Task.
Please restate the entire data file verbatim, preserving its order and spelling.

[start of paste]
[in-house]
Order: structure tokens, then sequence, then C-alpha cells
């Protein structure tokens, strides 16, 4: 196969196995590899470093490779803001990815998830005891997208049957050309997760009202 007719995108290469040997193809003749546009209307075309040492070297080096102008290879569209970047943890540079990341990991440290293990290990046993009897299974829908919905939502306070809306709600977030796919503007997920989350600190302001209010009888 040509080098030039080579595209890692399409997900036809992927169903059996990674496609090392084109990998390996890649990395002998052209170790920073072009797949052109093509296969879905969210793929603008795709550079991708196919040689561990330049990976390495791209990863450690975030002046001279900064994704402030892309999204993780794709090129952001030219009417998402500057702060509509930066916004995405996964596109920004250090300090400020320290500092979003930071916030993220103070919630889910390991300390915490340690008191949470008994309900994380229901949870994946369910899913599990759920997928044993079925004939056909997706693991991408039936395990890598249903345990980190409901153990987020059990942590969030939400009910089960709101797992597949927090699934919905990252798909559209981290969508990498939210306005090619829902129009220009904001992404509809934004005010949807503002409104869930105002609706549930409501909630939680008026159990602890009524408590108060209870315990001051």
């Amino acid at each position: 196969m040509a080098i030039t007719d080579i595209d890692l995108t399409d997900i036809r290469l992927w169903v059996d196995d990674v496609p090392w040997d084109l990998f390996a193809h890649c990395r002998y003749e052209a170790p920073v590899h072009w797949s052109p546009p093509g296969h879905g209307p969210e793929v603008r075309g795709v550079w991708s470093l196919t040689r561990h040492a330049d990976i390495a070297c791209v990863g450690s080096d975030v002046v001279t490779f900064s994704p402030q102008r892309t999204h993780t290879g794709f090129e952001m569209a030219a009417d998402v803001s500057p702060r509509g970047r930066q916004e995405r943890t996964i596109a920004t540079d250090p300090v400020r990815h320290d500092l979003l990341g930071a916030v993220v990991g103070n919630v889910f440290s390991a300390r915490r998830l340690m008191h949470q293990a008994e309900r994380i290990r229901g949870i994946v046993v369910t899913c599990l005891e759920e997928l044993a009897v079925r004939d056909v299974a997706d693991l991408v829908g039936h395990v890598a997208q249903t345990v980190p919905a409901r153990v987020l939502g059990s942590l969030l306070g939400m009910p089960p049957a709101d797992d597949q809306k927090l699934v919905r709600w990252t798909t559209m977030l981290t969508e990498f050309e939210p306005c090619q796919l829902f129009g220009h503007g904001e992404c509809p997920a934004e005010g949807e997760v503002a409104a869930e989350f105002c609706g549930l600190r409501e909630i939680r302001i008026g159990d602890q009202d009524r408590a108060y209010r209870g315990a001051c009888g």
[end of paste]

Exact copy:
[in-house]
Order: structure tokens, then sequence, then C-alpha cells
């Protein structure tokens, strides 16, 4: 196969196995590899470093490779803001990815998830005891997208049957050309997760009202 007719995108290469040997193809003749546009209307075309040492070297080096102008290879569209970047943890540079990341990991440290293990290990046993009897299974829908919905939502306070809306709600977030796919503007997920989350600190302001209010009888 040509080098030039080579595209890692399409997900036809992927169903059996990674496609090392084109990998390996890649990395002998052209170790920073072009797949052109093509296969879905969210793929603008795709550079991708196919040689561990330049990976390495791209990863450690975030002046001279900064994704402030892309999204993780794709090129952001030219009417998402500057702060509509930066916004995405996964596109920004250090300090400020320290500092979003930071916030993220103070919630889910390991300390915490340690008191949470008994309900994380229901949870994946369910899913599990759920997928044993079925004939056909997706693991991408039936395990890598249903345990980190409901153990987020059990942590969030939400009910089960709101797992597949927090699934919905990252798909559209981290969508990498939210306005090619829902129009220009904001992404509809934004005010949807503002409104869930105002609706549930409501909630939680008026159990602890009524408590108060209870315990001051």
């Amino acid at each position: 196969m040509a080098i030039t007719d080579i595209d890692l995108t399409d997900i036809r290469l992927w169903v059996d196995d990674v496609p090392w040997d084109l990998f390996a193809h890649c990395r002998y003749e052209a170790p920073v590899h072009w797949s052109p546009p093509g296969h879905g209307p969210e793929v603008r075309g795709v550079w991708s470093l196919t040689r561990h040492a330049d990976i390495a070297c791209v990863g450690s080096d975030v002046v001279t490779f900064s994704p402030q102008r892309t999204h993780t290879g794709f090129e952001m569209a030219a009417d998402v803001s500057p702060r509509g970047r930066q916004e995405r943890t996964i596109a920004t540079d250090p300090v400020r990815h320290d500092l979003l990341g930071a916030v993220v990991g103070n919630v889910f440290s390991a300390r915490r998830l340690m008191h949470q293990a008994e309900r994380i290990r229901g949870i994946v046993v369910t899913c599990l005891e759920e997928l044993a009897v079925r004939d056909v299974a997706d693991l991408v829908g039936h395990v890598a997208q249903t345990v980190p919905a409901r153990v987020l939502g059990s942590l969030l306070g939400m009910p089960p049957a709101d797992d597949q809306k927090l699934v919905r709600w990252t798909t559209m977030l981290t969508e990498f050309e939210p306005c090619q796919l829902f129009g220009h503007g904001e992404c509809p997920a934004e005010g949807e997760v503002a409104a869930e989350f105002c609706g549930l600190r409501e909630i939680r302001i008026g159990d602890q009202d009524r408590a108060y209010r209870g315990a001051c009888g």